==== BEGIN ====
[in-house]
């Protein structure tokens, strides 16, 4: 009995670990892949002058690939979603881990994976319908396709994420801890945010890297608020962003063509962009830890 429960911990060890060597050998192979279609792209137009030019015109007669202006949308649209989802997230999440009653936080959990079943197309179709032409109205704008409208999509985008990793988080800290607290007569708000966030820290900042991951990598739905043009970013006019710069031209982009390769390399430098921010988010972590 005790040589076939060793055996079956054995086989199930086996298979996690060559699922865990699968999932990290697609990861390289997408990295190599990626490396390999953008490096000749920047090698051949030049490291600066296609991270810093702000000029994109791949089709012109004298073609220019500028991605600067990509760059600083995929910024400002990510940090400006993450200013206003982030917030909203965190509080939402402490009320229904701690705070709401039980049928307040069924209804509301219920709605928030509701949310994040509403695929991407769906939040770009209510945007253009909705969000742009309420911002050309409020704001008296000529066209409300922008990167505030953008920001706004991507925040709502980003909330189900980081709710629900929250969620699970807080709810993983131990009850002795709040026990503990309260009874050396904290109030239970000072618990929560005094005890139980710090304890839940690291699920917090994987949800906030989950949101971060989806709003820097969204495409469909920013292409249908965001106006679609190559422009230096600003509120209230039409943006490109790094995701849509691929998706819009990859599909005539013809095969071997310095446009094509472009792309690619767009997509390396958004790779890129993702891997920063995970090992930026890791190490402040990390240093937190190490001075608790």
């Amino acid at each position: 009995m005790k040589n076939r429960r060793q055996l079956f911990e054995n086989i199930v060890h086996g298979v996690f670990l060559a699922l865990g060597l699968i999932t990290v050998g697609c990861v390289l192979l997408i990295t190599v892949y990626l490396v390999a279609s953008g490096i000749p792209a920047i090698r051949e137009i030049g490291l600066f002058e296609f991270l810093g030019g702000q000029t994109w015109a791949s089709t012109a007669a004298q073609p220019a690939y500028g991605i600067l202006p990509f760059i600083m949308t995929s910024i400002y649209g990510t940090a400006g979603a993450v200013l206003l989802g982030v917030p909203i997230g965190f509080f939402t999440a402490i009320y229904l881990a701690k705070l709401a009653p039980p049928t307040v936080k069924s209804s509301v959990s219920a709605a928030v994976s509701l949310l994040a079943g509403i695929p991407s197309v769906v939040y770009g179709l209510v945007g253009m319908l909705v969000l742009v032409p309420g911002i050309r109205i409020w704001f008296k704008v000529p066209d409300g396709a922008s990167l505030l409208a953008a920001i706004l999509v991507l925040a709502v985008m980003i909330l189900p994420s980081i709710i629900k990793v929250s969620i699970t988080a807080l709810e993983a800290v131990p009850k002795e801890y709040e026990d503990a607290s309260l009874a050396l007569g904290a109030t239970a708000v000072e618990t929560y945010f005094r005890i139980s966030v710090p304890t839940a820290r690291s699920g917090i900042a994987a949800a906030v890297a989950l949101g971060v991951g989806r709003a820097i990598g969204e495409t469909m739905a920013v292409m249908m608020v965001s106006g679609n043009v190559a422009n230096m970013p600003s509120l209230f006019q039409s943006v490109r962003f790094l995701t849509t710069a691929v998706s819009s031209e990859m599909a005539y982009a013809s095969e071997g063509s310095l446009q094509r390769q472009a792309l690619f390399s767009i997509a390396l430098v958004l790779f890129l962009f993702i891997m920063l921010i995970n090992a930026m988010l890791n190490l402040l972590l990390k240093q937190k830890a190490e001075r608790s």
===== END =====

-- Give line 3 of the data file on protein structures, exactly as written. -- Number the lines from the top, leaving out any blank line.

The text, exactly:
């Amino acid at each position: 009995m005790k040589n076939r429960r060793q055996l079956f911990e054995n086989i199930v060890h086996g298979v996690f670990l060559a699922l865990g060597l699968i999932t990290v050998g697609c990861v390289l192979l997408i990295t190599v892949y990626l490396v390999a279609s953008g490096i000749p792209a920047i090698r051949e137009i030049g490291l600066f002058e296609f991270l810093g030019g702000q000029t994109w015109a791949s089709t012109a007669a004298q073609p220019a690939y500028g991605i600067l202006p990509f760059i600083m949308t995929s910024i400002y649209g990510t940090a400006g979603a993450v200013l206003l989802g982030v917030p909203i997230g965190f509080f939402t999440a402490i009320y229904l881990a701690k705070l709401a009653p039980p049928t307040v936080k069924s209804s509301v959990s219920a709605a928030v994976s509701l949310l994040a079943g509403i695929p991407s197309v769906v939040y770009g179709l209510v945007g253009m319908l909705v969000l742009v032409p309420g911002i050309r109205i409020w704001f008296k704008v000529p066209d409300g396709a922008s990167l505030l409208a953008a920001i706004l999509v991507l925040a709502v985008m980003i909330l189900p994420s980081i709710i629900k990793v929250s969620i699970t988080a807080l709810e993983a800290v131990p009850k002795e801890y709040e026990d503990a607290s309260l009874a050396l007569g904290a109030t239970a708000v000072e618990t929560y945010f005094r005890i139980s966030v710090p304890t839940a820290r690291s699920g917090i900042a994987a949800a906030v890297a989950l949101g971060v991951g989806r709003a820097i990598g969204e495409t469909m739905a920013v292409m249908m608020v965001s106006g679609n043009v190559a422009n230096m970013p600003s509120l209230f006019q039409s943006v490109r962003f790094l995701t849509t710069a691929v998706s819009s031209e990859m599909a005539y982009a013809s095969e071997g063509s310095l446009q094509r390769q472009a792309l690619f390399s767009i997509a390396l430098v958004l790779f890129l962009f993702i891997m920063l921010i995970n090992a930026m988010l890791n190490l402040l972590l990390k240093q937190k830890a190490e001075r608790s």